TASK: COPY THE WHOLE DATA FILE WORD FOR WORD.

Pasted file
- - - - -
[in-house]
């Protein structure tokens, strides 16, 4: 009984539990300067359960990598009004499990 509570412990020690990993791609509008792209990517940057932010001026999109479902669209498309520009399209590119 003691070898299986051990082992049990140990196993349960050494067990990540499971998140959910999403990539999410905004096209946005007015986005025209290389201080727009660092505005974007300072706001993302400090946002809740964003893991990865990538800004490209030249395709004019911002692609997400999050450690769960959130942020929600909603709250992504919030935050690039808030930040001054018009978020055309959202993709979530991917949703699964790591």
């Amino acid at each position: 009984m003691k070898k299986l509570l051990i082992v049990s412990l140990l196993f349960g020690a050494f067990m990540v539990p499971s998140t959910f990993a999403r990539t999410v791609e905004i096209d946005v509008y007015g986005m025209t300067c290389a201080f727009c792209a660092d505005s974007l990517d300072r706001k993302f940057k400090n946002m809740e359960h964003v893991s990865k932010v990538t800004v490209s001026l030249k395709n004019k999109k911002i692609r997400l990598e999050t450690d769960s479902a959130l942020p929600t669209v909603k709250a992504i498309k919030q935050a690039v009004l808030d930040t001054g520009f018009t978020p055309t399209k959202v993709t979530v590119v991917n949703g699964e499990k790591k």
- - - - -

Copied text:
[in-house]
């Protein structure tokens, strides 16, 4: 009984539990300067359960990598009004499990 509570412990020690990993791609509008792209990517940057932010001026999109479902669209498309520009399209590119 003691070898299986051990082992049990140990196993349960050494067990990540499971998140959910999403990539999410905004096209946005007015986005025209290389201080727009660092505005974007300072706001993302400090946002809740964003893991990865990538800004490209030249395709004019911002692609997400999050450690769960959130942020929600909603709250992504919030935050690039808030930040001054018009978020055309959202993709979530991917949703699964790591």
């Amino acid at each position: 009984m003691k070898k299986l509570l051990i082992v049990s412990l140990l196993f349960g020690a050494f067990m990540v539990p499971s998140t959910f990993a999403r990539t999410v791609e905004i096209d946005v509008y007015g986005m025209t300067c290389a201080f727009c792209a660092d505005s974007l990517d300072r706001k993302f940057k400090n946002m809740e359960h964003v893991s990865k932010v990538t800004v490209s001026l030249k395709n004019k999109k911002i692609r997400l990598e999050t450690d769960s479902a959130l942020p929600t669209v909603k709250a992504i498309k919030q935050a690039v009004l808030d930040t001054g520009f018009t978020p055309t399209k959202v993709t979530v590119v991917n949703g699964e499990k790591k």